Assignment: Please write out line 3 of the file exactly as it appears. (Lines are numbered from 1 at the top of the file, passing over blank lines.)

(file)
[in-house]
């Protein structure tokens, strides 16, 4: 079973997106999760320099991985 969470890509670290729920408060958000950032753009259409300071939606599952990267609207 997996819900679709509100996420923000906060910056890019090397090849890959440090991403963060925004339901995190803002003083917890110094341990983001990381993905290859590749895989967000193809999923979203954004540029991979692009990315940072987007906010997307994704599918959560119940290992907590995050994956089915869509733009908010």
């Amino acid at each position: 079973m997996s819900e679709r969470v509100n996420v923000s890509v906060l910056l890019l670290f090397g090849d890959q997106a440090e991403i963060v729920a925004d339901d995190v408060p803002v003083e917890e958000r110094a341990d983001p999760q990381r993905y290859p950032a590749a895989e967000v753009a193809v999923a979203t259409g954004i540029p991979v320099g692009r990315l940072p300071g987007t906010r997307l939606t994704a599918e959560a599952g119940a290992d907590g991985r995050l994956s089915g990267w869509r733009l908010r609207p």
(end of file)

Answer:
């Amino acid at each position: 079973m997996s819900e679709r969470v509100n996420v923000s890509v906060l910056l890019l670290f090397g090849d890959q997106a440090e991403i963060v729920a925004d339901d995190v408060p803002v003083e917890e958000r110094a341990d983001p999760q990381r993905y290859p950032a590749a895989e967000v753009a193809v999923a979203t259409g954004i540029p991979v320099g692009r990315l940072p300071g987007t906010r997307l939606t994704a599918e959560a599952g119940a290992d907590g991985r995050l994956s089915g990267w869509r733009l908010r609207p």